Kitchen Administrative Fee
A letter to our staff & guests:
Tavern Road has decided to alter our business model in order to be able to pay our back of house (BOH) kitchen staff better wages in relation to the rest of our team. The disparity between front of house (FOH) and BOH compensation has been growing for many years. What was a gap 25 years ago has become an abyss, and it will only continue to widen. We think that within this year or next the majority of restaurants will have adopted some measure to address this critical issue. We are writing this letter for three reasons:
1. To be completely transparent to our employees, community & guests about what we are doing.
2. To explain why we are doing it and why it is so important to us and our industry.
3. To ask for support as we try a new approach.
There are some well-known statistics regarding wage growth among tipped employees vs. non-tipped employees. In our restaurants, tipped/FOH team members make 2.2 to 2.6 times as much as non-tipped/BOH employees. The fundamental issue underlying this widening gap is that tipped employees are tied to top-line revenue, whereas back of house employees are tied to bottom line results.
Every time we increase menu prices to cover inflation somewhere in the expense structure, we cover the expense but we widen the wage gap. We feel the wage problem can no longer be ignored. How can we as owners tolerate a scenario whereby half of our team’s compensation is about 60% lower than the other half’s? We’re tired of feeling like our kitchen staff are second class citizens. We’re tired of knowing that they would be financially better off bussing tables or working at a chain restaurant. We need to hitch (at least part of) their star to top line revenue if we want to correct the disparity.
The impasse we’ve reached presents us with a host of difficult choices. Do we live with the status quo and accept stagnant wages in the kitchen? Or, in an effort to pay our kitchen staff more, should we cut total hours and streamline how we operate: stop making our own pasta, bread, and charcuterie, and buy those things even though we know they’re better if we make them? Should we stop doing our own fish and animal butchery? Should we work with mega-vendors and stop supporting local agriculture? Should we give less to charity and support fewer local events and organizations? Or, finally, should we ask guests to pay more in order to directly benefit the kitchen?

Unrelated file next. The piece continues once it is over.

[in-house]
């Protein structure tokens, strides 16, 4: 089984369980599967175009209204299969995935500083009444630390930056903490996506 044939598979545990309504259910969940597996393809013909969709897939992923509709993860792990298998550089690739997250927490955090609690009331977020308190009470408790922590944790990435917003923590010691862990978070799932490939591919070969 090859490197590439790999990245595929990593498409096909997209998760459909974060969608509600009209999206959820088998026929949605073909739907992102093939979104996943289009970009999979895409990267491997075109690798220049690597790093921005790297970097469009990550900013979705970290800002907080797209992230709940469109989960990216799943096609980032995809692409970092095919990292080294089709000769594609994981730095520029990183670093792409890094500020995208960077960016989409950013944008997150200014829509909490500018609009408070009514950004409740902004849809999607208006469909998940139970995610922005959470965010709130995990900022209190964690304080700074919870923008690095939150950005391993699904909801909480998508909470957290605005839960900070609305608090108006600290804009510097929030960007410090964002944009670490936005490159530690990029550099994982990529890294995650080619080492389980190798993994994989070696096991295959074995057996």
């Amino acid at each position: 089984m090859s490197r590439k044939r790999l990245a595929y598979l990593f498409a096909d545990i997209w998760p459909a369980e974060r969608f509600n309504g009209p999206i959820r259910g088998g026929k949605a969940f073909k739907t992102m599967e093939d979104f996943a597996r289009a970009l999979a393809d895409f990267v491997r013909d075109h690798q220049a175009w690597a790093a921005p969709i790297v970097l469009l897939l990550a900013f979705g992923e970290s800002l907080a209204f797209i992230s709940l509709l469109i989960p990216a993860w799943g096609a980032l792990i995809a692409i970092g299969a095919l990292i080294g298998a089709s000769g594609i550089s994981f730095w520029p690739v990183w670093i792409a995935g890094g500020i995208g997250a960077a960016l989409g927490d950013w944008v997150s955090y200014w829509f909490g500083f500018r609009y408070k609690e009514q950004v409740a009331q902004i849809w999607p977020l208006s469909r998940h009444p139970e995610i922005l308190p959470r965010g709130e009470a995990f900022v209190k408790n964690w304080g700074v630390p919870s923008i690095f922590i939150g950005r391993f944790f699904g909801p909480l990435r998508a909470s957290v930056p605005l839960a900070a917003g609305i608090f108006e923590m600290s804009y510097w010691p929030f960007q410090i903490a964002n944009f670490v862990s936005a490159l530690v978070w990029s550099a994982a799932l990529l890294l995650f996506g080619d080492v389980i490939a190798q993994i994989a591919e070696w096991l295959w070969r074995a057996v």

Beginning January 1st, 2017 we are making two substantial changes to how we charge: First, all group, prix fixe, and event dining will have a 18% service charge and a 2% kitchen administrative fee added to the bill. Second, all other diners will have a flat 4% kitchen administration fee added to their bill, and guests may still tip as they see fit.
We know many people will ask, “Why don’t you just raise your prices? This is your problem.” Our response is that it is our problem, and that in fact we are raising prices, albeit in a slightly different way that specifically aims to close the quality of life gap between front and back of house.
The FOH/BOH wage gap issue pervades the U.S. restaurant industry. Success and evolution in this industry is our life’s work, and we believe our restaurant – and small, independent restaurants in general – will not be sustainable for much longer without a correction. Quality restaurants cannot function; much less thrive, without quality chefs and cooks. We hope that making this small change will have a sufficiently large effect. Our goal is to improve the lives of our employees.
For small restaurants that don’t want to sacrifice craft or integrity in order to serve the communities they love, we believe this is a fair, effective, and sustainable approach. Our hope is that by making the compensation more equitable at our restaurant, our team will be able to achieve more, not less, for many years to come. We thank you in advance for your understanding and support as we attempt to correct this core issue.
Louis & Michael
- S Prev